headliner melds art and showmanship with a blend of sketches and
“Yankee Swap Death Match,” the prime-time weekend show at ImprovAsylum
in Boston, does a good job of straddling the line between accessible
entertainment and artful exploration of improvisation.
performance November 3, featuring three men and three women (two male
group members were absent), the group sought to connect right away with
its audience by having a cameraman focus on an audience member they
chose, putting her image up on screens around them and taking her as
inspiration for an opening song.
lessen the chance of losing the audience’s attention, the group
alternates between written sketches and short improvised scenes, with
both types of bits just using a handful of chairs as the only props.
their sketches, the group gets in some dark twisted humor, with Rachel
Bitney as an office worker who can’t stop karate chopping everyone who
gets too close, leaving a “retarded” guy (their words not this writer’s)
to wonder what has happened. Another sketch with a similar tone features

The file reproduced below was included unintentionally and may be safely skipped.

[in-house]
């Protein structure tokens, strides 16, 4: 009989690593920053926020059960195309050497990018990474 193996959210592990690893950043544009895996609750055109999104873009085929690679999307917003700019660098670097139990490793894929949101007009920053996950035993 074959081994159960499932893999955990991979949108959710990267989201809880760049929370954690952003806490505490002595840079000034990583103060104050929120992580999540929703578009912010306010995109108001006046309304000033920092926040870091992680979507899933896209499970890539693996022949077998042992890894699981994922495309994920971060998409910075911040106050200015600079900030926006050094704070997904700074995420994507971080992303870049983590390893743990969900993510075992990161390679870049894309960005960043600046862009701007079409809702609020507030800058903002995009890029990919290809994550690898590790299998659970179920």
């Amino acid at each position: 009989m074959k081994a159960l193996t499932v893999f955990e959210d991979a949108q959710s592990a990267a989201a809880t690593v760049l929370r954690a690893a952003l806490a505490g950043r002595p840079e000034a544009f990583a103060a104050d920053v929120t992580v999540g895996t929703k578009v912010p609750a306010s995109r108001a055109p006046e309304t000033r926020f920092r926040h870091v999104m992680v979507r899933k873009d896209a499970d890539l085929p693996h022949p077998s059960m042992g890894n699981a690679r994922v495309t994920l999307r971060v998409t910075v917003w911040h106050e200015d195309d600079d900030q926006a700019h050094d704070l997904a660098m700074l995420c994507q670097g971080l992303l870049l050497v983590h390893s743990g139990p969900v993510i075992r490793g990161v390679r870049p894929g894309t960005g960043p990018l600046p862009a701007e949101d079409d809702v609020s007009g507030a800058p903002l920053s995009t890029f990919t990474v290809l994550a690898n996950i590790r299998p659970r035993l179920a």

Ryan Dolan as a war veteran who’s lost his sight, which is topped off by
Jeremy Brothers’ recalling his war protestor past to the vet instead of
being a friend and cheering him up.
Brothers is a versatile stand-out among the group, playing a range of
roles in the sketches, like the aforementioned retarded guy, and the
protagonist of a sketch about unwanted encounters with old high school
classmates in the grocery store back in his hometown.
improv portions of the show are left open to a succession of audience
suggestions to engage the audience as the scenes build. Micah Sherman
and Taylor Burris began a scene as a clumsy couple worried about their
23-year-old son still living at home, but added another layer to their
physical comedy of pratfalls as they try to lay down the law to him.
a versatile cast that can play to complementary strengths, ImprovAsylum
can entertain on both broad and subtler levels, in written sketches as
well as their improvised scenes.